Like so many kids in 1969, I had heard about a giant music festival in New York. At 13, I already was a seasoned veteran as a musician (playing piano and guitar from age 7 or 8 — who remembers specifics!) and an applied music fan from just about 1963.
The greaser music from my older cousins and Italian music from the house gave way to my being introduced to the Beatles in 1964 by one of my cousins. While I was overwhelmed by the relatively “new” sounds, I had already heard jazz music, soul music, doo wop and the true Top 40 hits, but somehow I got caught up in the excitement of the Beatles like everyone else.
By 1969, my musical tastes were quite precocious for a 13-year old. I was an avowed fan of John Coltrane and Miles Davis, but the guitar was my god; Wes Montgomery, Jimi Hendrix, Carlos Santana and B.B. King were among my first idols. And thanks to Herb Kent, “the Cool Gent”, “Pervis Spann, “the Blues Man,” and Daddio-Daly’s Jazz Patio, I was ready for all styles of music all the time.
But, the energy of rock combined with the magic moments when it really seemed the world was going to be that utopian “one family of man” caught my attention and my 13-year old notion of Woodstock and most of the music had my head and soul bursting at the seams and captivated by the magic.
Three years later came Wattstax and, as an answer to Woodstock, I found it socio-politically as fascinating as a 13-year old could comprehend, but the musical performances were edited and the focus was on the sounds of Stax/Volt Records’ artists almost to the exclusion of the other soul, funk and jazz sounds I was already digging.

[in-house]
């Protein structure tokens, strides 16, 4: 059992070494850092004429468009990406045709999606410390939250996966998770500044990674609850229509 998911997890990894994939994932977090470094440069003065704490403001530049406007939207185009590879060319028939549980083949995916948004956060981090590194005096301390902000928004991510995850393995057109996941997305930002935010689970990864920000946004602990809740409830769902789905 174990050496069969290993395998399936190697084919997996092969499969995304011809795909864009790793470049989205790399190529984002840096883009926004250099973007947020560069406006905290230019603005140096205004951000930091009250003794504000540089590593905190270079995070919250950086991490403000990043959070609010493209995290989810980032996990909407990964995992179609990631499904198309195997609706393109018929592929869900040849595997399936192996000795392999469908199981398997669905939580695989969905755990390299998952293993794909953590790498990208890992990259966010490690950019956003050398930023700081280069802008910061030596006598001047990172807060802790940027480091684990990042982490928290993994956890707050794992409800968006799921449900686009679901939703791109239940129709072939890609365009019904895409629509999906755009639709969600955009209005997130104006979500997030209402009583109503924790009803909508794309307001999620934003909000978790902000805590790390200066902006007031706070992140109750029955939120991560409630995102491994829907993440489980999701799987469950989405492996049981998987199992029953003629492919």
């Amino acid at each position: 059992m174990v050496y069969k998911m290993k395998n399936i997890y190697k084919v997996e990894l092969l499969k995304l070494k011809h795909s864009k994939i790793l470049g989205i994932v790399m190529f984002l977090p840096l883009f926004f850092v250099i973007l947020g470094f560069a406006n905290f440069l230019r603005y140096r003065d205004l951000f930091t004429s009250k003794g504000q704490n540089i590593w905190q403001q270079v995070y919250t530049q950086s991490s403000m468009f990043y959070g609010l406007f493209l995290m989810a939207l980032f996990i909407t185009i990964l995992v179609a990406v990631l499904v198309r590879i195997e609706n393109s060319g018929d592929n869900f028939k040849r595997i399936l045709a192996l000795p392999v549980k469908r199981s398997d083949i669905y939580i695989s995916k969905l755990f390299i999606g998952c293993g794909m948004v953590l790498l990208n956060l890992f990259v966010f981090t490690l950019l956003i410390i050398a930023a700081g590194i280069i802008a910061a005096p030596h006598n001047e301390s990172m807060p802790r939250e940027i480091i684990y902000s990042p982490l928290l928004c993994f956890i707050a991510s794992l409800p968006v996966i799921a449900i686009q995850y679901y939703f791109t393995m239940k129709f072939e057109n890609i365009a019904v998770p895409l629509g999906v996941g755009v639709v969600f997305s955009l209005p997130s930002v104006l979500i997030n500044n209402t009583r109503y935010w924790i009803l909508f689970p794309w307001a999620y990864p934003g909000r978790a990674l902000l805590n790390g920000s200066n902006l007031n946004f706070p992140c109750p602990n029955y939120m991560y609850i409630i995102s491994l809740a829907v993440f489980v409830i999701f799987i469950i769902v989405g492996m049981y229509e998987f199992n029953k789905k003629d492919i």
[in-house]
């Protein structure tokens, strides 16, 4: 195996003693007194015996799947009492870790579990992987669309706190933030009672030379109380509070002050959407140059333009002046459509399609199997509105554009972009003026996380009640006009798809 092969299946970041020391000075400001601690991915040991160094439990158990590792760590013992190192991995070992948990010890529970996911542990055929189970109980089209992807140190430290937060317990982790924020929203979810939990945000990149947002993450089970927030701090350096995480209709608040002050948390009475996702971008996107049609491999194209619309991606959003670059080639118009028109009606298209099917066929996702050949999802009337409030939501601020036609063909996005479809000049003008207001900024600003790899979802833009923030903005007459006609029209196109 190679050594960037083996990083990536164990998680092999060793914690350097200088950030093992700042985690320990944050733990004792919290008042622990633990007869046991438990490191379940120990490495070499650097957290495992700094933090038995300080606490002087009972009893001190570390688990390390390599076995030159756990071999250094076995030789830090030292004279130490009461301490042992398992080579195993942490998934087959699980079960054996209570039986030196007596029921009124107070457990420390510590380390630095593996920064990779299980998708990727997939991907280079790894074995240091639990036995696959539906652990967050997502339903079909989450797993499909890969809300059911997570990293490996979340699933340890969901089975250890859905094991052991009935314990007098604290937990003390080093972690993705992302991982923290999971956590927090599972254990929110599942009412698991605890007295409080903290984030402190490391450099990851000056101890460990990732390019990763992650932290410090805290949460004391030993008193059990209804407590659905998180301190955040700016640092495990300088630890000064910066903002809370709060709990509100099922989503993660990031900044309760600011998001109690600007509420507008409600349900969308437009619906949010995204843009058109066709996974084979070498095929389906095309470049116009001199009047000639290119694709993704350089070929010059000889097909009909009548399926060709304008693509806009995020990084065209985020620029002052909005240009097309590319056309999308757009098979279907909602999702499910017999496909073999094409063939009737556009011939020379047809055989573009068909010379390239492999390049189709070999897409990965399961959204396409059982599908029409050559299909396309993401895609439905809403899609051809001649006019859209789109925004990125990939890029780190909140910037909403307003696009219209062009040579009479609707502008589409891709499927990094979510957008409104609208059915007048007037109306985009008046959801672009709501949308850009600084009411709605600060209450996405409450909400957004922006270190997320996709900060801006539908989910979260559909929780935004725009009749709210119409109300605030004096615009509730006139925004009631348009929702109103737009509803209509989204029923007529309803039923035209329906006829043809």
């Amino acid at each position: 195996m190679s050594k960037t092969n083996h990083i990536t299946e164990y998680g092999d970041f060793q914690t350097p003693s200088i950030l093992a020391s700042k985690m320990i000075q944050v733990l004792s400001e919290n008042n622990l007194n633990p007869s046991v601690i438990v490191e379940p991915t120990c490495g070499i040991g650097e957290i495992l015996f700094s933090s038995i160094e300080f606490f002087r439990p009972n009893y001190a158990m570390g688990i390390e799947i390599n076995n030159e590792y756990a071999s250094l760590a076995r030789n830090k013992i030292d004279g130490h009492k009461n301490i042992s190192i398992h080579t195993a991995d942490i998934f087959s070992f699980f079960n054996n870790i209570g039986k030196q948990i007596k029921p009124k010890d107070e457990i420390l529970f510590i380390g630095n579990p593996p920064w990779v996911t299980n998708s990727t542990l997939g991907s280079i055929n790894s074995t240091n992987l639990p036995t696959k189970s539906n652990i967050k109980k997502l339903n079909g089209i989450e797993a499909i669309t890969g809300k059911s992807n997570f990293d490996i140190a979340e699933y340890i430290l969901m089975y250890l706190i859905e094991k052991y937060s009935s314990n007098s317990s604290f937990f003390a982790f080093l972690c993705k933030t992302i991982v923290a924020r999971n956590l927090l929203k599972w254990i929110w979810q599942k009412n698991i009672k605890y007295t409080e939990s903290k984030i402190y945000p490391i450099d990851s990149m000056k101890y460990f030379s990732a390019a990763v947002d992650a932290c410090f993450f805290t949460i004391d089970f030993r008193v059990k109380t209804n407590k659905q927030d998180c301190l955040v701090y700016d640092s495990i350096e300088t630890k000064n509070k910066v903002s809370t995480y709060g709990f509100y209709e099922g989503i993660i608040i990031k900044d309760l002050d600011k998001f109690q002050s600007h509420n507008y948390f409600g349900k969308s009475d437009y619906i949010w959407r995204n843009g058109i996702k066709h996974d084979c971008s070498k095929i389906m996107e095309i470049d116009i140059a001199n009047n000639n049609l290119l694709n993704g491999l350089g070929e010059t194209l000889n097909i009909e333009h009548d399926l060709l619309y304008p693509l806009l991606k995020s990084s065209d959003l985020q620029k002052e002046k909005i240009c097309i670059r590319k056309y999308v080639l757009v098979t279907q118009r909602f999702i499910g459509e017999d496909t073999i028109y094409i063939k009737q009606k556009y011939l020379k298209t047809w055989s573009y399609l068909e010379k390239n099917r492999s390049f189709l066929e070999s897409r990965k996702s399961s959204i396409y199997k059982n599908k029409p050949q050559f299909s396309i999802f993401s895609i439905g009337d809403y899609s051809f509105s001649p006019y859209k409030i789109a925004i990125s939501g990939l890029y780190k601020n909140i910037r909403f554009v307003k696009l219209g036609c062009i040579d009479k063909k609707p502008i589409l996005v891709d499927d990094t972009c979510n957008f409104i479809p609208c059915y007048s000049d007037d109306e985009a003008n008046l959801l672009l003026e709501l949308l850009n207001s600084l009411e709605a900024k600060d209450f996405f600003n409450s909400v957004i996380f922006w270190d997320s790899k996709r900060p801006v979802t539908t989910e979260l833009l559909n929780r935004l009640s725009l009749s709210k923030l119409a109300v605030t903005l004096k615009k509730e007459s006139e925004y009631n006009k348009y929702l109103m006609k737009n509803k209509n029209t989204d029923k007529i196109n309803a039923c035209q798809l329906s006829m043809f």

Sly Stone trying to “take me higher” was replaced by Rufus Thomas trying to get me to “do the funky chicken.” That was not enough for me!
Today in 2019, I am almost turned around 180 degrees from the hope and inspiration of 1969. The Woodstock ideal has all but disappeared in these past fifty years. We have almost nothing to show for that brief opening in time; it seems we have failed both the Woodstock nation and the Wattstax nation.
So now that being said, it’s time to rekindle the flame!
I feel the way to begin is in remembering and bringing back all those old notions, desires, and vibes. As a radio station, it’s imperative we bring back the music — music in its pure form — creative, innovative and exciting.
For the four days beginning on August 15, the 50th anniversary of the beginning of Woodstock Festival, we will celebrate Woodstock/Wattstax. We will broadcast not only music from the concerts, but other music from the performers as well as music those performers created in other incarnations. Wattstax playlists will feature soul, jazz, funk, doowop and more from many artists who did not perform at the festival, but were heavily influenced by the Stax/Volt sound.
I hope you tune in, stay with us and enjoy!